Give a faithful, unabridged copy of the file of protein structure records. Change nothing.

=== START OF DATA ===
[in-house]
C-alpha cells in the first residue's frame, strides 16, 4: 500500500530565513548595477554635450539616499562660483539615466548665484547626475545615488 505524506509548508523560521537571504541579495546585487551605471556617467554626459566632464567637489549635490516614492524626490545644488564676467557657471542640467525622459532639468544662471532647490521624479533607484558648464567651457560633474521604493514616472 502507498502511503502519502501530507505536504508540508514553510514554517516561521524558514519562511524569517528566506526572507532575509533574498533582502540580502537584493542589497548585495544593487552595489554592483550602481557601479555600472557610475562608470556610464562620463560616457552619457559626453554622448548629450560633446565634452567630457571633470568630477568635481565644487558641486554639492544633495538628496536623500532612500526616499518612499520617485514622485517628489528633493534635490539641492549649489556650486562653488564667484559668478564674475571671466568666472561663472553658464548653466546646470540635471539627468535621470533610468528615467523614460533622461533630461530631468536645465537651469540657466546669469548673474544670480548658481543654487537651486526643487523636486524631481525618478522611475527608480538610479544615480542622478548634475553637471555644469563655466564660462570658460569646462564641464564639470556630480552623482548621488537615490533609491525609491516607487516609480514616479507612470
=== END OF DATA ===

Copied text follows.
[in-house]
C-alpha cells in the first residue's frame, strides 16, 4: 500500500530565513548595477554635450539616499562660483539615466548665484547626475545615488 505524506509548508523560521537571504541579495546585487551605471556617467554626459566632464567637489549635490516614492524626490545644488564676467557657471542640467525622459532639468544662471532647490521624479533607484558648464567651457560633474521604493514616472 502507498502511503502519502501530507505536504508540508514553510514554517516561521524558514519562511524569517528566506526572507532575509533574498533582502540580502537584493542589497548585495544593487552595489554592483550602481557601479555600472557610475562608470556610464562620463560616457552619457559626453554622448548629450560633446565634452567630457571633470568630477568635481565644487558641486554639492544633495538628496536623500532612500526616499518612499520617485514622485517628489528633493534635490539641492549649489556650486562653488564667484559668478564674475571671466568666472561663472553658464548653466546646470540635471539627468535621470533610468528615467523614460533622461533630461530631468536645465537651469540657466546669469548673474544670480548658481543654487537651486526643487523636486524631481525618478522611475527608480538610479544615480542622478548634475553637471555644469563655466564660462570658460569646462564641464564639470556630480552623482548621488537615490533609491525609491516607487516609480514616479507612470